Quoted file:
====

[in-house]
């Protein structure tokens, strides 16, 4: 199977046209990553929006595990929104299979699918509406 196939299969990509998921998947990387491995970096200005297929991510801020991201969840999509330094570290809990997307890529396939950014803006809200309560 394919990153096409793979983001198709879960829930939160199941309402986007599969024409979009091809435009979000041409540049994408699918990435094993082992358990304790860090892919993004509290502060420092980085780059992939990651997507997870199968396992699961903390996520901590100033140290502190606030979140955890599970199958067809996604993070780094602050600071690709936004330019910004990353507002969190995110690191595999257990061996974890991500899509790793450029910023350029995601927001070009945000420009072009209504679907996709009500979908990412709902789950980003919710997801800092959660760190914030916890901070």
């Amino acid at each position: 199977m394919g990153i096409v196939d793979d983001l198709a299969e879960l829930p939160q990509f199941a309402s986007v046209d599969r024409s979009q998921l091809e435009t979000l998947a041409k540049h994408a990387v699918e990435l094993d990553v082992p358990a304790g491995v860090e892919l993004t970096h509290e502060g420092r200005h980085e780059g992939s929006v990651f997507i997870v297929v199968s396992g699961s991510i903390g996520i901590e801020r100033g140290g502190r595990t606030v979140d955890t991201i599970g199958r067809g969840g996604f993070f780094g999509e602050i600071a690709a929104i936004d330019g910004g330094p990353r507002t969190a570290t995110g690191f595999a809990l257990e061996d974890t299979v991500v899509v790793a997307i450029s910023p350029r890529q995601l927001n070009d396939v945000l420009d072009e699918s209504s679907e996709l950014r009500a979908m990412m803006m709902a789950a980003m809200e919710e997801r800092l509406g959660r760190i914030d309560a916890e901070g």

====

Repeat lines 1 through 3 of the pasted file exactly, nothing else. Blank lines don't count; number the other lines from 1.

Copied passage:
[in-house]
């Protein structure tokens, strides 16, 4: 199977046209990553929006595990929104299979699918509406 196939299969990509998921998947990387491995970096200005297929991510801020991201969840999509330094570290809990997307890529396939950014803006809200309560 394919990153096409793979983001198709879960829930939160199941309402986007599969024409979009091809435009979000041409540049994408699918990435094993082992358990304790860090892919993004509290502060420092980085780059992939990651997507997870199968396992699961903390996520901590100033140290502190606030979140955890599970199958067809996604993070780094602050600071690709936004330019910004990353507002969190995110690191595999257990061996974890991500899509790793450029910023350029995601927001070009945000420009072009209504679907996709009500979908990412709902789950980003919710997801800092959660760190914030916890901070």
């Amino acid at each position: 199977m394919g990153i096409v196939d793979d983001l198709a299969e879960l829930p939160q990509f199941a309402s986007v046209d599969r024409s979009q998921l091809e435009t979000l998947a041409k540049h994408a990387v699918e990435l094993d990553v082992p358990a304790g491995v860090e892919l993004t970096h509290e502060g420092r200005h980085e780059g992939s929006v990651f997507i997870v297929v199968s396992g699961s991510i903390g996520i901590e801020r100033g140290g502190r595990t606030v979140d955890t991201i599970g199958r067809g969840g996604f993070f780094g999509e602050i600071a690709a929104i936004d330019g910004g330094p990353r507002t969190a570290t995110g690191f595999a809990l257990e061996d974890t299979v991500v899509v790793a997307i450029s910023p350029r890529q995601l927001n070009d396939v945000l420009d072009e699918s209504s679907e996709l950014r009500a979908m990412m803006m709902a789950a980003m809200e919710e997801r800092l509406g959660r760190i914030d309560a916890e901070g």